2. World Bank, 2017. "Pre-Primary Education in Mongolia," World Bank Other Operational Studies 26402, The World Bank.
    3. Huebener, Mathias & Kuehnle, Daniel & Spiess, C. Katharina, 2019. "Parental leave policies and socio-economic gaps in child development: Evidence from a substantial benefit reform using administrative data," Labour Economics, Elsevier, vol. 61(C).
    4. Hille, Adrian & Schupp, Jürgen, 2015. "How Learning a Musical Instrument Affects the Development of Skills," EconStor Open Access Articles, ZBW - Leibniz Information Centre for Economics, pages 56-82.
    5. Sandner, Malte & Jungmann, Tanja, 2017. "Gender-specific effects of early childhood intervention: Evidence from a randomized controlled trial," Labour Economics, Elsevier, vol. 45(C), pages 59-78.
    6. Jung, Haeil & Hasan, Amer, 2014. "The impact of early childhood education on early achievement gaps : evidence from the Indonesia early childhood education and development (ECED) project," Policy Research Working Paper Series 6794, The World Bank.
    7. ANDREOLI Francesco & HAVNES Tarjei & LEFRANC Arnaud, 2014. "Equalization of opportunity: Definitions, implementable conditions and application to early-childhood policy evaluation," LISER Working Paper Series 2014-12, LISER.
    8. Jade Marcus Jenkins & Sudhanshu Handa, 2019. "Parenting skills and early childhood development: production function estimates from longitudinal data," Review of Economics of the Household, Springer, vol. 17(1), pages 121-147, March.
    9. Armin Falk & Fabian Kosse, 2016. "Early childhood environment, breastfeeding and the formation of preferences," Working Papers 2016-036, Human Capital and Economic Opportunity Working Group.
    10. Sandner, Malte, 2013. "Effects of Early Childhood Intervention on Maternal Employment, Fertility and Well-Being. Evidence from a Randomized Controlled Trial," Hannover Economic Papers (HEP) dp-516, Leibniz Universität Hannover, Wirtschaftswissenschaftliche Fakultät.
    11. María Fernanda Rosales, 2014. "Impact of Early Life Shocks on Human Capital Formation: El Niño Floods in Ecuador," IDB Publications (Working Papers) 87693, Inter-American Development Bank.
    12. Fabian Kosse & Thomas Deckers & Pia Pinger & Hannah Schildberg-Hörisch & Armin Falk, 2020. "The Formation of Prosociality: Causal Evidence on the Role of Social Environment," Journal of Political Economy, University of Chicago Press, vol. 128(2), pages 434-467.
    13. Dalsgaard, Søren & Nielsen, Helena Skyt & Simonsen, Marianne, 2014. "Consequences of ADHD medication use for children's outcomes," Journal of Health Economics, Elsevier, vol. 37(C), pages 137-151.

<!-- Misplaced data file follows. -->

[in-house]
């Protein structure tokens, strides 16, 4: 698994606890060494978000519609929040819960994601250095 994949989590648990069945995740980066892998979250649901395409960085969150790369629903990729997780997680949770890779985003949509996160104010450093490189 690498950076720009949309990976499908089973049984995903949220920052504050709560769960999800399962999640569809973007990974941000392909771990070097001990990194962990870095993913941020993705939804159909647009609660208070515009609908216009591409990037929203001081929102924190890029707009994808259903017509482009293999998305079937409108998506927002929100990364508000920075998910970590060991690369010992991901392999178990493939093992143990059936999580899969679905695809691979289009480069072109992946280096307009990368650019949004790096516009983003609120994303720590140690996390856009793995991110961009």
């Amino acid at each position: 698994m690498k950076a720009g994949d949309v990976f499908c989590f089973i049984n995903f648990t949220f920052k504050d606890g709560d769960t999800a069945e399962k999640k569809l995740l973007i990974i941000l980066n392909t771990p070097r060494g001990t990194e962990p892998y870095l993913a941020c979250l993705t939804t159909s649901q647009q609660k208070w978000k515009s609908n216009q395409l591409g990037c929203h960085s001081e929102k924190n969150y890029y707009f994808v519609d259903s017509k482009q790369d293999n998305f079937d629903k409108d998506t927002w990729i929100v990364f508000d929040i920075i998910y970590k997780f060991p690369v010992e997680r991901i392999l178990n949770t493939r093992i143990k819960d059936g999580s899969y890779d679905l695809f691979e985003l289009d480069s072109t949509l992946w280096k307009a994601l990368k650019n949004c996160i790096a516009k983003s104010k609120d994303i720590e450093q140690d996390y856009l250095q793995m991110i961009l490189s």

14. Dahmann, Sarah C., 2017. "How does education improve cognitive skills? Instructional time versus timing of instruction," Labour Economics, Elsevier, vol. 47(C), pages 35-47.
    15. Schultz-Nielsen, Marie Louise & Tekin, Erdal & Greve, Jane, 2016. "Labor market effects of intrauterine exposure to nutritional deficiency: Evidence from administrative data on Muslim immigrants in Denmark," Economics & Human Biology, Elsevier, vol. 21(C), pages 196-209.
    16. Sarah Flèche & Warn Lekfuangfu & Andrew E. Clark, 2017. "The Long-Lasting Effects of Family and Childhood on Adult Wellbeing: Evidence from British Cohort Data," Working Papers halshs-01570057, HAL.
    17. Braga, Breno & Blavin, Fredric & Gangopadhyaya, Anuj, 2020. "The long-term effects of childhood exposure to the earned income tax credit on health outcomes," Journal of Public Economics, Elsevier, vol. 190(C).
    18. Deniz Karaoğlan & Dürdane Şirin Saraçoğlu, 2018. "Socio-Economic Factors Affecting Early Childhood Health: the Case of Turkey," Child Indicators Research, Springer;The International Society of Child Indicators (ISCI), vol. 11(3), pages 1051-1075, June.
    19. World Bank, 2013. "Expanding and Improving Early Childhood Education in Turkey," World Bank Other Operational Studies 16066, The World Bank.
    20. Francesco Agostinelli & Morteza Saharkhiz & Matthew J. Wiswall, 2019. "Home and School in the Development of Children," NBER Working Papers 26037, National Bureau of Economic Research, Inc.

    More about this item

    Keywords

    Child Development; Validation of Survey Measures;

    JEL classification:

    • J13 - Labor and Demographic Economics - - Demographic Economics - - - Fertility; Family Planning; Child Care; Children; Youth
    • C83 - Mathematical and Quantitative Methods - - Data Collection and Data Estimation Methodology; Computer Programs - - - Survey Methods; Sampling Methods
    • C91 - Mathematical and Quantitative Methods - - Design of Experiments - - - Laboratory, Individual Behavior

    Statistics

    Access and download statistics

    Corrections

    All material on this site has been provided by the respective publishers and authors. You can help correct errors and omissions. When requesting a correction, please mention this item's handle: RePEc:diw:diwsop:diw_sp817. See general information about how to correct material in RePEc.

    For technical questions regarding this item, or to correct its authors, title, abstract, bibliographic or download information, contact: (Bibliothek). General contact details of provider: http://edirc.repec.org/data/sodiwde.html .

    If you have authored this item and are not yet registered with RePEc, we encourage you to do it here. This allows to link your profile to this item. It also allows you to accept potential citations to this item that we are uncertain about.

    If CitEc recognized a reference but did not link an item in RePEc to it, you can help with this form .

    If you know of missing items citing this one, you can help us creating those links by adding the relevant references in the same way as above, for each refering item. If you are a registered author of this item, you may also want to check the "citations" tab in your RePEc Author Service profile, as there may be some citations waiting for confirmation.

    Please note that corrections may take a couple of weeks to filter through the various RePEc services.

    IDEAS is a RePEc service hosted by the Research Division of the Federal Reserve Bank of St. Louis . RePEc uses bibliographic data supplied by the respective publishers.